MG SINGAPORE MARCH 2016

MG SINGAPORE MARCH 2016

Colon Cancer in Young People
Why colon cancer patients are getting younger
Dr Ganesh Ramalingam

Regular exercise and food low in fat and high in fibre: this is the mantra of the Centre for Weight Los and Metabolic Surgery in PanAsia Surgery. These are vital ingredients that are missing in the lives of young adults today and suprisingly, these are exactly the postulated causes of an alarming rise in colorectal cancer rates among young adults aged 25 to 40.

In general, about 90% of colorectal cancer is discovered in patients over the age of 50. The exact cause of this disease is yet to be identified but age is a significant risk factor in the development of this disease. Traditionally, it is rare to have colorectal cancer in the young adult, with the main cause in people in the 30s and 40s being hereditary. These inherited disorders, such as familial adenomatous polyposis and Lynch syndrome ( HNPCC or hereditary non polyposis colorectal cancer ), are rare but they increase the risk of colon cancer.

Risk factors
Furthermore, anyone, regardless of age, has an increased likelihood of developing colon cancer if a parent, sibling or child has the disease. Other risk factors would include inflammatory bowel disease (IBD – namely ulcerative colitis and Crohn’s disease ) , smoking , heavy alcohol consumption and diabetes. Added to this list are a sedentary lifestyle and a high fat low fibre diet.

There is growing evidence around the world, through studies of the occurrence of this disease, showing that colon cancers are occuring at increasing rates in people younger than 50. They indicate that younger people account for more that 10% of all colorectal cancers. There is a report from Australia that has mentioned that in the last 20 years, the incidence of colorectal cancer in the age group of 20 to 34 has risen by almost 65% in the last 20 years. The common list of causes for the young patients are environmental factors, changes in diet and lifestyle and a world-wide trend toward obesity, contributing to this rise.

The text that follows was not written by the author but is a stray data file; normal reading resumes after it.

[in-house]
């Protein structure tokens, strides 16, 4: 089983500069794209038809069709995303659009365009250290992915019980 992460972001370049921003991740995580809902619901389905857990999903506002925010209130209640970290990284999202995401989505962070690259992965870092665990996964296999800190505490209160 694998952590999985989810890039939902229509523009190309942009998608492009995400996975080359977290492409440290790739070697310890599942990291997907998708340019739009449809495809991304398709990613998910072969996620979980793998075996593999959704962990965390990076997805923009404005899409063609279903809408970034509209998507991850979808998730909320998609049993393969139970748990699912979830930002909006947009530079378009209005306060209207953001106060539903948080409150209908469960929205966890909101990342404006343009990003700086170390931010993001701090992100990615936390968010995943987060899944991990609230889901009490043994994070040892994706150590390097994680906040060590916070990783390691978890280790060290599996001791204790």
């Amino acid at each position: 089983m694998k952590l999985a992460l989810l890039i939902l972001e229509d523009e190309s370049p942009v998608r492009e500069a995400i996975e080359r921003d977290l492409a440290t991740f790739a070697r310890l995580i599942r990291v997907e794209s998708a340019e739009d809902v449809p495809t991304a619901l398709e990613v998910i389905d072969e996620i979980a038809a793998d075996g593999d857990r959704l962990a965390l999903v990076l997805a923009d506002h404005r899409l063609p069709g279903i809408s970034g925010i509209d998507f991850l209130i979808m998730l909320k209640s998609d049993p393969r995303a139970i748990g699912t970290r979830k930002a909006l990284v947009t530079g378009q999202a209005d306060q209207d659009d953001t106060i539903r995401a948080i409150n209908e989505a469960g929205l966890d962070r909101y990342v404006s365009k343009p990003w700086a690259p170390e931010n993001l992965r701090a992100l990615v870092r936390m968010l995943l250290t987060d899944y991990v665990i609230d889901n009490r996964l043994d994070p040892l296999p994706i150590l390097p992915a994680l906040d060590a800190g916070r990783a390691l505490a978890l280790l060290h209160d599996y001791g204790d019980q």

Symptoms not to be ignored
Symptoms, or presentation of complaints to doctors, are similar in people of all ages. The common symptoms, or the reason why people afflicted with colorectal cancer first see a doctor, are bleeding through the rectum and lower abdominal discomfort. Other presentations would include a change in the calibre of stool, constipation, diarrhoea or weight loss. Blood investigations indicating a new-onset anaemia, or low haemoglobin levels, and tumour markers like CEA ( carcinoembryonic antigen ) give an indication for the potential presence of a colorectal tumour. Unfortunately, statistics show that the disease is commonly detected at a more advanced stage in younger people mainly because it is not usually suspected in this age group.

A young person with “the usual lower tummy ache once in a while and just given some painkillers and a medical certificate from work” or “I have seen a few doctors for bleeding after going to the toilet and was told I have piles”, has increasingly heralded something more sinister. These complaints should not be dismissed without proper investigations to conclusively prove the diagnosis. It is strongly advised that anyone, regardless of age, experiencing symptoms of colorectal cancer, especially bleeding while in the toilet and lower abdominal discomfort that is recurrent, to seek a doctor for further advice and investigation. Timely screening for people at a high risk for colon cancer, along with prompt assessment of any worrisome symptoms, is vital for diagnosing colorectal cancer at an earlier stage and for successful treatment.

Screening saves lives
There are numerous clinical studies that prove that screening does save lives. Statistics from many centres in the United States, Europe and Asia show significant benefits in colorectal screening and early investigation for people with symptoms. In the Ministry of Health ( MOH ) of Singapore colorectal cancer screening guidelines, it is strongly recommended for anyone over the age of 50 years to undergo a screening test.

The best way in which colorectal cancer screening can be undertaken is flexible colonoscopy in terms of accuracy, safety and tissue sampling as compared to fecal occult blood test which is used as a simple screening tool for the general population. Other methods would include CT colonography, barium enema and sampling of stool for DNA. However, these other methods are not proven. Since most colorectal cancers occur in the older age group, routine screening typically does not begin until age 50. For those with genetic risk factors, a family history of colon cancer or other significant risk factors, screening is recommended at a decard earlier at age 40 or even in the mid-20s if the risk is very high.